then the capitalist discovers how much surplus value he's realized on it.

> ii.) Why and how does the value of constant capital fall?

I'm not sure I understand this one, either. Do you mean, how does
competition from lower cost producers force down the price of the
commodities constituting constant capital? or do you mean, how and when we
do capitalists account for the change in their accounts? If the latter,
I've tried to explain the process as I understand it above.


>It seems to me that you and Fred look for a falling rate of
>profit after the revaluation of constant capital takes place
>since both of you revalue constant capital after each and
>every period of production. Why? I have little doubt that
>as capitalism develops from the period of manufacture to that
>of large-scale or modern industry you may well find a
>secular fall in the rate of profit. But with the domination of
>living labor by dead labor in the process of production, why
>would we not expect the replacement of machines by machines to
>prevail in the accumulation process? Or, in other words, why
>would we not expect capital saving albeit with some labor saving
>techniques to be the typical form of technical change?

There are important epochs of capitalist accumulation where capital-saving
technical change appears to be the main process. For example, during the
period 1929-1949 (Dumenil and Levy's "Great Leap Forward"), technical
change in the U.S. was capital-saving. Maybe two points are getting
confused here: I tend to read Marx's discussion of the falling rate of
profit (and of relative surplus value) as sketching a stylized picture of
"Marx-biased", that is, capital-using and labor-saving technical change.
This seems to have been the pattern of industrial capitalism up to the
First World War, and it is no mean achievement of Marx to have recognized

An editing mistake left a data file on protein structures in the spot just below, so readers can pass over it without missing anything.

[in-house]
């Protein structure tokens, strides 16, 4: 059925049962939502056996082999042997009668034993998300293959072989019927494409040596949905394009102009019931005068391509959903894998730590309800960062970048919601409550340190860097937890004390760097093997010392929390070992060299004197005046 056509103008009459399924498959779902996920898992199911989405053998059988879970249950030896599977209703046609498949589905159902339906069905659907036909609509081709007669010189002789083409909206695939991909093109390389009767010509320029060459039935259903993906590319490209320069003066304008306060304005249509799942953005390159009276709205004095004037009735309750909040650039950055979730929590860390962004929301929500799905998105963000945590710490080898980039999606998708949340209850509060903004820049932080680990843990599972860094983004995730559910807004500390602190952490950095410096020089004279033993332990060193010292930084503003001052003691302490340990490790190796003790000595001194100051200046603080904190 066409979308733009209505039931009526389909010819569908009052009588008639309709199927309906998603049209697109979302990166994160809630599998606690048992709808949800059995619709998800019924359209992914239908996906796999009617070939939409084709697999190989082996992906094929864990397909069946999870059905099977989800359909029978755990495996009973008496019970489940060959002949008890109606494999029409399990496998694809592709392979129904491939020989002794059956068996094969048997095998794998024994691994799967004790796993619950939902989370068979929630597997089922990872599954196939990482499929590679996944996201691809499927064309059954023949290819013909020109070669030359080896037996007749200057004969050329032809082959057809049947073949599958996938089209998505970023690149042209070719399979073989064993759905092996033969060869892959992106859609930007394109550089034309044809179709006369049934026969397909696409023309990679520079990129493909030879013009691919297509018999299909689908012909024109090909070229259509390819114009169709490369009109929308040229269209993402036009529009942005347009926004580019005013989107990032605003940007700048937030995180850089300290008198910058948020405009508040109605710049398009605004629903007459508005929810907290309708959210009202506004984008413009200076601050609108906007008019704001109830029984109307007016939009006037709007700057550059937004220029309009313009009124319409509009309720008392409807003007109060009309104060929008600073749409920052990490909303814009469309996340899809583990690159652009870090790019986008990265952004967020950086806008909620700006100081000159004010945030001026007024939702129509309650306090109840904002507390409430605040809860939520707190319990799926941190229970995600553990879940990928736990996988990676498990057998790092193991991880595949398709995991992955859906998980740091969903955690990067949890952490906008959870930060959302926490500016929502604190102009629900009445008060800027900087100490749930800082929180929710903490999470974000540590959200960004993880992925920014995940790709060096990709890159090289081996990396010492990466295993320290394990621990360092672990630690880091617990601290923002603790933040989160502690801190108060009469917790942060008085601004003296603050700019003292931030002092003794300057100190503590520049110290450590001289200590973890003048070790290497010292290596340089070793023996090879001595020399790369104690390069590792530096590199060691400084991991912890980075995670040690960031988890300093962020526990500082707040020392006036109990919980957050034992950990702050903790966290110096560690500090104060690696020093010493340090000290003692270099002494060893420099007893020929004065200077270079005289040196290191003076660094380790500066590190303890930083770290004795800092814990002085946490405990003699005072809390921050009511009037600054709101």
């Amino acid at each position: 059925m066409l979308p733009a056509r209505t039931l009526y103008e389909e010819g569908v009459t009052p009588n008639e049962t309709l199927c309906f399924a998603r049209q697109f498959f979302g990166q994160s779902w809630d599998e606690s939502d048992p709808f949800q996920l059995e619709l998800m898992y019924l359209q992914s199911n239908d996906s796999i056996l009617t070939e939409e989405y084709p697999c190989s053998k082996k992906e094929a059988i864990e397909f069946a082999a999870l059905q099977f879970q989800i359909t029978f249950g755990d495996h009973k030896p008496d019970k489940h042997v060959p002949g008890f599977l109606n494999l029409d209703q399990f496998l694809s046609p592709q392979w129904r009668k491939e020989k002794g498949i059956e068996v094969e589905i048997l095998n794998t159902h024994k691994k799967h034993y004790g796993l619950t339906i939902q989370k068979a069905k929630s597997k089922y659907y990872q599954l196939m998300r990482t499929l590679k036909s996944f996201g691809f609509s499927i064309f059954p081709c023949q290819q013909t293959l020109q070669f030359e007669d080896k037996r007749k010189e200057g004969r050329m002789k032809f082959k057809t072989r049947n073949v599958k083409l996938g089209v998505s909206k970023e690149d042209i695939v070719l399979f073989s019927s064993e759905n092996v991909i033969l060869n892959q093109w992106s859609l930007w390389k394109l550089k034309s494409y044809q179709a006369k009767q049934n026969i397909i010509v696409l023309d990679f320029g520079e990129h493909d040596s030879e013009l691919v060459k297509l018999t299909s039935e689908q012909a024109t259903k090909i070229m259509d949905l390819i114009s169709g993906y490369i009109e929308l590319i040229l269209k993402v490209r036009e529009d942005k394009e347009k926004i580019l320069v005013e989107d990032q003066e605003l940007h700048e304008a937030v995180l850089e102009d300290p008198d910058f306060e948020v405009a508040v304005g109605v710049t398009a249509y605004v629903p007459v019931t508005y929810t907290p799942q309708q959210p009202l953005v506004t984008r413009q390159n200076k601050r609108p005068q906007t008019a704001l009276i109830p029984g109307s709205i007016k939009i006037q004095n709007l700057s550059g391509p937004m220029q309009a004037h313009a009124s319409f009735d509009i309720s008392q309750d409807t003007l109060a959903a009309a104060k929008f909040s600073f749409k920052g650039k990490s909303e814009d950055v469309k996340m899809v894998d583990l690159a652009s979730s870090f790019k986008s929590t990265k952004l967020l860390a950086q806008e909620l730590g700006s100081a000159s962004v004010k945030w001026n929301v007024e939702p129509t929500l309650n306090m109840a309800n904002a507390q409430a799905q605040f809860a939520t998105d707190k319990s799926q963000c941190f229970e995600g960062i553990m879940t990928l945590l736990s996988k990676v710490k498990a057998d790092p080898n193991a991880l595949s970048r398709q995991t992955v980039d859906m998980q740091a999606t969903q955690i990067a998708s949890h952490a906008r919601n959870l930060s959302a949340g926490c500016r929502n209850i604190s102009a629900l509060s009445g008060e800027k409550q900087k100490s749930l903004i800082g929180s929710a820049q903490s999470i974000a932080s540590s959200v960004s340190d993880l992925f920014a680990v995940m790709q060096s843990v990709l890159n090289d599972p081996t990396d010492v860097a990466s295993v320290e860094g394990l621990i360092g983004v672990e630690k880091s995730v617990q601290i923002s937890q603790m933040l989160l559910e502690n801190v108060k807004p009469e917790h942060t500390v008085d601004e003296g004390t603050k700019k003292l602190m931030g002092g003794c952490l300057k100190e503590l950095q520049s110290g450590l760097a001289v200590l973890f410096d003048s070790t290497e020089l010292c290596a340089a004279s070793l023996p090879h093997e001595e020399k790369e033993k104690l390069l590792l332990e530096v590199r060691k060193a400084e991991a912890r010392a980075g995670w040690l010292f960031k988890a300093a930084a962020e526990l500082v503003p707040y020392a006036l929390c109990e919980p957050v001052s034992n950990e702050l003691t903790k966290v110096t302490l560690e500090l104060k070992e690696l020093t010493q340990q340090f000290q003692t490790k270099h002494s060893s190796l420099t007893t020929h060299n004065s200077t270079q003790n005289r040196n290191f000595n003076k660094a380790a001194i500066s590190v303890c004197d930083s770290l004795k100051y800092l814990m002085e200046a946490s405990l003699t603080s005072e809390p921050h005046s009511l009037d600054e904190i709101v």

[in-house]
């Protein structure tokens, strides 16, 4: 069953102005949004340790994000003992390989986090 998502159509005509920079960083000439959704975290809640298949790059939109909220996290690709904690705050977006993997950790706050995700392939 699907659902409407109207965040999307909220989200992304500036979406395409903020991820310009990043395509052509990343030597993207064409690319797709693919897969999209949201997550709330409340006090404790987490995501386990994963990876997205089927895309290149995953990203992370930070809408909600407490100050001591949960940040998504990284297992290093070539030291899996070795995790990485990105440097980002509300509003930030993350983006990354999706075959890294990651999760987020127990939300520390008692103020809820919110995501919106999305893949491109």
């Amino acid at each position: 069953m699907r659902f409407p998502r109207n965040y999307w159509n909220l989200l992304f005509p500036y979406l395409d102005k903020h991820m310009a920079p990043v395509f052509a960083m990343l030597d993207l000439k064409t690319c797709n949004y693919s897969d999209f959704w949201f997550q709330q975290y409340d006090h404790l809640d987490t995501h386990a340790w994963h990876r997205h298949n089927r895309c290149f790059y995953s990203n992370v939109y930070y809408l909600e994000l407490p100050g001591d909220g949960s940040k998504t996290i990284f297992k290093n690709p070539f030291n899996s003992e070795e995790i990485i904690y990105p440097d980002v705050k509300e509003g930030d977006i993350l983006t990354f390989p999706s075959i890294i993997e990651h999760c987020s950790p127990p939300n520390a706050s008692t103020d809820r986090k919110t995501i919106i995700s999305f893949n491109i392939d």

its importance and explained its significance formally. I don't argue that
this pattern is universal (and I don't think Marx did either, despite the
rhetoric about "inevitability" in chapter 10 of Volume III of _Capital_,
which I take in a Hegelian rather than positivist sense), but it does seem
to be frequent. When it is interrupted, as in the "Great Leap Forward"
period of Dumenil and Levy, it seems to me that something quite significant
is happening in the structure of capital accumulation, and that we ought to
study that carefully to understand it.


>I had written:
>>3. Since our nominal topic is "RRI and the Rate of Profit", it
>> seems appropriate that we acknowledge that an increasing
>> RRI, the basis on which capitalists' investment decisions are
>> made, is completely compatible with a falling rate of profit.

If what you mean here is that when the RRI is rising due to technical
progress (say Hicks-neutral, capital-saving and labor-saving technical
progress), the owners of existing capital are suffering losses due to the
fall in the value of their holdings of existing machines, and that they
have to absorb these losses from the surplus value they appropriate in
production, I don't have any problem with it. Again, I think it would help
if we distinguished between the rate of profit on production and the gains
or losses on stocks of assets due to price changes.


>Note that the newest investments even with increasing
>RRI's will generally have lower rates of profit than those not
>yet fully depreciated. As depreciation of a particular capital takes
>place, its rate of profit increases. Old capitals could function
>beyond the time they are fully depreciatied as long as the profit
>rate exceeds the RRI's available with a new investments. Given that
>the older capital are retired from production due to obsolesence,
>they would be displaced by capital with RRI's higher than their
>profit rates while the newer capitals would have lower profit rates.
>The falling rate of profit marches on given there is enough capital
>to make these type of investments.

I'm not sure all of what you say here is compatible with actual accounting
practice. As I said above, the scrapping decision depends on whether the
machine still returns a positive yield given the wage bill necessary to
operate it (including servicing, etc.)


>I accept that Marx used this (to me rather metaphorical) concept of
>cooperation of machines.
>John: I'd like you to see a bit more than a mere metaphor here.
>Indeed, I would venture to say that if we were to write down all
>the ways the productivity of living labor can be increased that
>Marx describes in his discussion of "co-operation", all apply to
>machinery as well (save the bit about increasing productivity
>via increasing the "animal spirits" of those working cooperatively.

I'll think about this some more.



Duncan K. Foley
Department of Economics
Barnard College
New York, NY 10027
fax: (212)-854-8947
e-mail: dkf2@columbia.edu